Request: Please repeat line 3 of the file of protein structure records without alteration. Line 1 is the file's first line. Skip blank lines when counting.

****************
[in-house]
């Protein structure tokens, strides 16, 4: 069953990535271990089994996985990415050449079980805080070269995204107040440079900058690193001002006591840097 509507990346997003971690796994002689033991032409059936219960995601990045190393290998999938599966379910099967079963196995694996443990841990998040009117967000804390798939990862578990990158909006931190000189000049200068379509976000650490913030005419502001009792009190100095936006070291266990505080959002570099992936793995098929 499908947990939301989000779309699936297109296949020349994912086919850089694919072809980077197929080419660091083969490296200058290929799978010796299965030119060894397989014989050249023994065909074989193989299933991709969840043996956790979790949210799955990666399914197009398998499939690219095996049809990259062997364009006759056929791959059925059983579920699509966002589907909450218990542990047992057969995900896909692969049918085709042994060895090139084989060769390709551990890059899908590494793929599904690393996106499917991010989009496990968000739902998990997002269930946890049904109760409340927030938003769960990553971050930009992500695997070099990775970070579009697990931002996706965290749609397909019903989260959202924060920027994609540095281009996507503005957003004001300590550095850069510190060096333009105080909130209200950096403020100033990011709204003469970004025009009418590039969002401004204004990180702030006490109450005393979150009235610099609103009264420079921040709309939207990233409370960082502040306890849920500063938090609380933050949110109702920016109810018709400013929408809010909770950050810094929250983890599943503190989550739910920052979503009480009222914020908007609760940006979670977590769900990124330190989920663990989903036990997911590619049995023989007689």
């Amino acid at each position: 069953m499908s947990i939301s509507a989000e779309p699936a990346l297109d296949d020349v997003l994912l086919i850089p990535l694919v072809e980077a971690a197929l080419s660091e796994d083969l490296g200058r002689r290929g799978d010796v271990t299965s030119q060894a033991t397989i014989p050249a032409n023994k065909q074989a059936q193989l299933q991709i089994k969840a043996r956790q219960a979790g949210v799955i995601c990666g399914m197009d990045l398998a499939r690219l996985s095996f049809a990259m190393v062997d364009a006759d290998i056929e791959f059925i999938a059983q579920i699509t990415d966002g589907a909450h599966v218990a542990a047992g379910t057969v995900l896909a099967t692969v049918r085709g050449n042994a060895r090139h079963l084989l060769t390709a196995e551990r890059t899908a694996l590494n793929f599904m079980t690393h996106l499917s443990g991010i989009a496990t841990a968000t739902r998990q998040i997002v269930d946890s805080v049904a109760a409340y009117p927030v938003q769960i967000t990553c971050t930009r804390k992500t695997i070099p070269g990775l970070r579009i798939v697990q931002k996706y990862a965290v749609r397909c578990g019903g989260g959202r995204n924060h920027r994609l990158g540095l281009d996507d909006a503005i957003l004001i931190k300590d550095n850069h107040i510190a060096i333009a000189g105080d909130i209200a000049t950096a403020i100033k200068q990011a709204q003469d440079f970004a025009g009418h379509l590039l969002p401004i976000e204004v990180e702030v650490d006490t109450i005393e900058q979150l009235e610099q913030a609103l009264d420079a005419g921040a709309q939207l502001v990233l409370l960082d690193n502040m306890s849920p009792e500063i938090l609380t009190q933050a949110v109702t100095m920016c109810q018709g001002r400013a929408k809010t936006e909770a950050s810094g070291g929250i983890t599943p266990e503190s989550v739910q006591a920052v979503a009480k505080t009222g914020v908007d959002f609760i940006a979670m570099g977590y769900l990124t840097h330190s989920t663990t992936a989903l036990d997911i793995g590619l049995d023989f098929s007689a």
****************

């Amino acid at each position: 069953m499908s947990i939301s509507a989000e779309p699936a990346l297109d296949d020349v997003l994912l086919i850089p990535l694919v072809e980077a971690a197929l080419s660091e796994d083969l490296g200058r002689r290929g799978d010796v271990t299965s030119q060894a033991t397989i014989p050249a032409n023994k065909q074989a059936q193989l299933q991709i089994k969840a043996r956790q219960a979790g949210v799955i995601c990666g399914m197009d990045l398998a499939r690219l996985s095996f049809a990259m190393v062997d364009a006759d290998i056929e791959f059925i999938a059983q579920i699509t990415d966002g589907a909450h599966v218990a542990a047992g379910t057969v995900l896909a099967t692969v049918r085709g050449n042994a060895r090139h079963l084989l060769t390709a196995e551990r890059t899908a694996l590494n793929f599904m079980t690393h996106l499917s443990g991010i989009a496990t841990a968000t739902r998990q998040i997002v269930d946890s805080v049904a109760a409340y009117p927030v938003q769960i967000t990553c971050t930009r804390k992500t695997i070099p070269g990775l970070r579009i798939v697990q931002k996706y990862a965290v749609r397909c578990g019903g989260g959202r995204n924060h920027r994609l990158g540095l281009d996507d909006a503005i957003l004001i931190k300590d550095n850069h107040i510190a060096i333009a000189g105080d909130i209200a000049t950096a403020i100033k200068q990011a709204q003469d440079f970004a025009g009418h379509l590039l969002p401004i976000e204004v990180e702030v650490d006490t109450i005393e900058q979150l009235e610099q913030a609103l009264d420079a005419g921040a709309q939207l502001v990233l409370l960082d690193n502040m306890s849920p009792e500063i938090l609380t009190q933050a949110v109702t100095m920016c109810q018709g001002r400013a929408k809010t936006e909770a950050s810094g070291g929250i983890t599943p266990e503190s989550v739910q006591a920052v979503a009480k505080t009222g914020v908007d959002f609760i940006a979670m570099g977590y769900l990124t840097h330190s989920t663990t992936a989903l036990d997911i793995g590619l049995d023989f098929s007689a």